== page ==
Paper Paraphernalia: What we can learn about Oxford from the way we use noticeboards

by Oliver Grant | November 15, 2023

While the listed sandstone persists, the student communities that animate Oxford’s city centre come and go with what — when compared with the lifespans of the buildings they’re surrounded by — seems like a dizzying speed. As students, we come to Oxford with the intention of being shaped by our experience in the city, but we also shape the city while we’re here. The physical footprint we leave behind is primarily a paper one — the countless essays, problem sheets, and admin documents we each produce form one important part of this, but another equally important part consists of the contributions we make to the city’s copious collection of noticeboards.

When you walk into virtually any university-associated building in Oxford, one of the first things you’ll see is a (usually cork) noticeboard. Throughout the city, cafés have their walls plastered with posters, and the familiar signs (mostly advertising classical concerts) huddle together along Holywell and Broad Street. Oxford is awash with paper advertising, and in many ways the constant pinning up and tearing down of promotional materials constitutes the city’s heartbeat. Unlike the colleges we belong to, which, although we live in, no more belong to us than to the tourists who come to visit — they’re just as capable of appreciating and admiring the buildings as we are — the posters which populate the city are uniquely ours. They reflect the activity of Oxford’s inhabitants, and they require local knowledge to be interpreted and understood. They’re the physical manifestation of the aspect of the city’s life which can’t be gleaned from a mere glance.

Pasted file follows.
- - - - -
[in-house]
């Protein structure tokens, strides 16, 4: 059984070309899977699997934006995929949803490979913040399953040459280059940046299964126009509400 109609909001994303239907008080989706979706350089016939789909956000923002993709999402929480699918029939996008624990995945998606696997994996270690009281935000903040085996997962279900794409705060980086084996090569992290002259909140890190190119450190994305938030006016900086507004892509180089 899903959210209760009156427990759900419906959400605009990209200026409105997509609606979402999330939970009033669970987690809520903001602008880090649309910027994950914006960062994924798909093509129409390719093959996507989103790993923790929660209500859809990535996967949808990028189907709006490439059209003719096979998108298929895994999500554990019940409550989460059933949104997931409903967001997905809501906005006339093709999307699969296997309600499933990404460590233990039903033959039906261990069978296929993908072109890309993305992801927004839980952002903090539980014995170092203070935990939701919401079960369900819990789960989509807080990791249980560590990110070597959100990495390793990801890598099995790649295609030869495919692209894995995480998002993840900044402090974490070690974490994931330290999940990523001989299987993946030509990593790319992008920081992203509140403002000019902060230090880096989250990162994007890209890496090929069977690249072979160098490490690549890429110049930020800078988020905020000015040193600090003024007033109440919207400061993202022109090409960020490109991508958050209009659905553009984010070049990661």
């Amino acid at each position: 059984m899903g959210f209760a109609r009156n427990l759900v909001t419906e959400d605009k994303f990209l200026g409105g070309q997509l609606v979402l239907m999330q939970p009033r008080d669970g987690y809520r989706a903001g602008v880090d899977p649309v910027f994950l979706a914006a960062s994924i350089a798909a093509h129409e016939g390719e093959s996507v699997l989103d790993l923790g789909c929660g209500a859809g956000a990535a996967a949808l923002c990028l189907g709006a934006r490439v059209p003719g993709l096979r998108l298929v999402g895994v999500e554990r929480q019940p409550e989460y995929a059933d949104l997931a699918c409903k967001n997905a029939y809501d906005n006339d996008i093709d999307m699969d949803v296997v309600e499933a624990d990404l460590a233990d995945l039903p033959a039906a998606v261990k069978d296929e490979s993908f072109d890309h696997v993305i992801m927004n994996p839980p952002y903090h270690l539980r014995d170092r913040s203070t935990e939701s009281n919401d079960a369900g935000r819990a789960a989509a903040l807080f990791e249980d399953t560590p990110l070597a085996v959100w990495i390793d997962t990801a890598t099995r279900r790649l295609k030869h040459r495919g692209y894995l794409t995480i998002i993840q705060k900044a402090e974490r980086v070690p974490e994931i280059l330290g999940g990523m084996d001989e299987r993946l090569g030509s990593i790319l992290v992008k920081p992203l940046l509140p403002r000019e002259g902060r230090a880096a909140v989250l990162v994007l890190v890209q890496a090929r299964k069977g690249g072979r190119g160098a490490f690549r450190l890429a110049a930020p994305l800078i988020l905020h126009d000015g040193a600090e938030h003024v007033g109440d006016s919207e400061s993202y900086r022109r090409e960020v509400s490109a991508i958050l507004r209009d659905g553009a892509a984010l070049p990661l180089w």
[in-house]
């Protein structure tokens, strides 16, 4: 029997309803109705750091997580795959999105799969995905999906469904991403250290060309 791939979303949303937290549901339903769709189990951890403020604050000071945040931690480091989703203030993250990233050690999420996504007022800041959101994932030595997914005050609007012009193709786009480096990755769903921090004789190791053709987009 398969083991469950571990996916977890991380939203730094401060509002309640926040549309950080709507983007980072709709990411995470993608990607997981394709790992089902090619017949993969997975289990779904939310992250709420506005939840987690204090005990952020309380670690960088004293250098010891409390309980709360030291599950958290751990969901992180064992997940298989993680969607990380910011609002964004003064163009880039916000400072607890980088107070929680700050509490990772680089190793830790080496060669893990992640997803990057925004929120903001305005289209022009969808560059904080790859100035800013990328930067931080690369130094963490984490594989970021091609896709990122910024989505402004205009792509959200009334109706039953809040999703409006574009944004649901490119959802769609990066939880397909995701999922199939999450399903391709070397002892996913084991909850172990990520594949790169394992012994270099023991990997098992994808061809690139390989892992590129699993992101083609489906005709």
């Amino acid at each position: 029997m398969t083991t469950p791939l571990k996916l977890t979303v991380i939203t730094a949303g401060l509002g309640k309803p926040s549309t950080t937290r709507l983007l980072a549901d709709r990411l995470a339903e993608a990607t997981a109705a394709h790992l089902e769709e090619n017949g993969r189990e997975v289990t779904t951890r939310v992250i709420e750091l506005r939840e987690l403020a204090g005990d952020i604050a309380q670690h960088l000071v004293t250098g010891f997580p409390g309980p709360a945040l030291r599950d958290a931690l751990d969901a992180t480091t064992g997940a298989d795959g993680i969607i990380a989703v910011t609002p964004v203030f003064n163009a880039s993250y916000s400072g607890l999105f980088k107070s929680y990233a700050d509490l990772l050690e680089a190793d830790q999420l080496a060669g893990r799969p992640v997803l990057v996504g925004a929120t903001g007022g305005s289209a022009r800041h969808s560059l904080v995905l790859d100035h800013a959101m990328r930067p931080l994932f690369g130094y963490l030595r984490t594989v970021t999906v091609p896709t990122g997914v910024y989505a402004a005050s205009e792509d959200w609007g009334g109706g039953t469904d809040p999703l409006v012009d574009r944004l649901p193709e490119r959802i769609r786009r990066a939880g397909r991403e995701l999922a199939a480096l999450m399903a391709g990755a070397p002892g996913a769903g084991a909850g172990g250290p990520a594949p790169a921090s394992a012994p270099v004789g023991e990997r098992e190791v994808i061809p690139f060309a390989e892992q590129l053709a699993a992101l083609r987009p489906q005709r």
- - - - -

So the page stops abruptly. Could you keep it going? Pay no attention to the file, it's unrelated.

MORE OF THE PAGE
As students in a collegiate university, the hierarchy of noticeboards we encounter reflects the structural organisation of our academic lives. Every undergraduate room comes with its own cork board — the part of wall designated to tolerate students’ attempts at making their rooms feel like their own. Then you have the staircase or building noticeboard: a forum which carves out a community from a group of people who share a front door. These are often home to necessities like contact details of welfare staff and folders of JCR-funded ‘staircase condoms.’ Then the college noticeboard, drawing wider audiences still. And finally, the city-wide noticeboard. One particularly interesting phenomenon occurs when posters migrate from their original homes to somewhere higher or lower on the hierarchy. A poorly torn-down ‘Marxism in 20 Minutes’ advert stuck up in an undergraduate room or an endearingly hand-designed notice pinned up in an incongruously public setting are unexpected and amusing examples of the public and private intruding on one another’s territory, highlighting the role that noticeboards play as an interface between our public and private lives.

Noticeboards offer a snapshot of constantly evolving student communities and priorities. Recently there’s been a lot of orange, as Just Stop Oil seize the zeitgeist, and it seems likely that if the situation in Gaza continues we might start to see more and more black, white, green, and red too. The noticeboard, however, is a varied forum, and alongside these serious calls to action you will inevitably find a gaudy advert for an upcoming Bach performance and the work of an (often overzealous) OUDS marketing director.